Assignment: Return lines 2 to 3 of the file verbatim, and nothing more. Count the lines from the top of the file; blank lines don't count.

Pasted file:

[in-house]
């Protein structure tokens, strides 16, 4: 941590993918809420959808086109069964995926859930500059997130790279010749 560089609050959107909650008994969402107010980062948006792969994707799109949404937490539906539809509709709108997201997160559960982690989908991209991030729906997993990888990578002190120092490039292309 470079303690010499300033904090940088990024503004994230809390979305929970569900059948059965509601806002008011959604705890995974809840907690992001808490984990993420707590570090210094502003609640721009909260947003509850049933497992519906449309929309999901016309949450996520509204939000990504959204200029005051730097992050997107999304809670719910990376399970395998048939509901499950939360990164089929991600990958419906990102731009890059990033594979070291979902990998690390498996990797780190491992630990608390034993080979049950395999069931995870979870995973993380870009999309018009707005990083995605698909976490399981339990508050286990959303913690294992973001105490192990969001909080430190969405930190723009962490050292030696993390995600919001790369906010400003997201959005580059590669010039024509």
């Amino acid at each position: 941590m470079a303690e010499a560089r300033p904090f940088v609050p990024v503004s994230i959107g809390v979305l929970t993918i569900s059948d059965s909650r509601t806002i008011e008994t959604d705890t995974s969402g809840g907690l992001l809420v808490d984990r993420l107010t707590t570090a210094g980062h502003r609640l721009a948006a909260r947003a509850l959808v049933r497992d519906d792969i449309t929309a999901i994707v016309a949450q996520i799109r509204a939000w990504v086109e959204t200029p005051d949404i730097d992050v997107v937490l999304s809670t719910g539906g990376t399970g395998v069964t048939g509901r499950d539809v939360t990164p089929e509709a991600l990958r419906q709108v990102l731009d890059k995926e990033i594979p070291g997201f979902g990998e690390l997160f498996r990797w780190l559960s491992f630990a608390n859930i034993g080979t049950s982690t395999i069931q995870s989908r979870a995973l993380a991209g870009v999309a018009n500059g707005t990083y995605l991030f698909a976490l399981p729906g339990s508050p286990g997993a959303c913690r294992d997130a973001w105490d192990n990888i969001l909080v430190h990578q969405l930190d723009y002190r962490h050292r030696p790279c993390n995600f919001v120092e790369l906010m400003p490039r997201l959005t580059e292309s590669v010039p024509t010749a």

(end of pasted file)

């Protein structure tokens, strides 16, 4: 941590993918809420959808086109069964995926859930500059997130790279010749 560089609050959107909650008994969402107010980062948006792969994707799109949404937490539906539809509709709108997201997160559960982690989908991209991030729906997993990888990578002190120092490039292309 470079303690010499300033904090940088990024503004994230809390979305929970569900059948059965509601806002008011959604705890995974809840907690992001808490984990993420707590570090210094502003609640721009909260947003509850049933497992519906449309929309999901016309949450996520509204939000990504959204200029005051730097992050997107999304809670719910990376399970395998048939509901499950939360990164089929991600990958419906990102731009890059990033594979070291979902990998690390498996990797780190491992630990608390034993080979049950395999069931995870979870995973993380870009999309018009707005990083995605698909976490399981339990508050286990959303913690294992973001105490192990969001909080430190969405930190723009962490050292030696993390995600919001790369906010400003997201959005580059590669010039024509």
């Amino acid at each position: 941590m470079a303690e010499a560089r300033p904090f940088v609050p990024v503004s994230i959107g809390v979305l929970t993918i569900s059948d059965s909650r509601t806002i008011e008994t959604d705890t995974s969402g809840g907690l992001l809420v808490d984990r993420l107010t707590t570090a210094g980062h502003r609640l721009a948006a909260r947003a509850l959808v049933r497992d519906d792969i449309t929309a999901i994707v016309a949450q996520i799109r509204a939000w990504v086109e959204t200029p005051d949404i730097d992050v997107v937490l999304s809670t719910g539906g990376t399970g395998v069964t048939g509901r499950d539809v939360t990164p089929e509709a991600l990958r419906q709108v990102l731009d890059k995926e990033i594979p070291g997201f979902g990998e690390l997160f498996r990797w780190l559960s491992f630990a608390n859930i034993g080979t049950s982690t395999i069931q995870s989908r979870a995973l993380a991209g870009v999309a018009n500059g707005t990083y995605l991030f698909a976490l399981p729906g339990s508050p286990g997993a959303c913690r294992d997130a973001w105490d192990n990888i969001l909080v430190h990578q969405l930190d723009y002190r962490h050292r030696p790279c993390n995600f919001v120092e790369l906010m400003p490039r997201l959005t580059e292309s590669v010039p024509t010749a």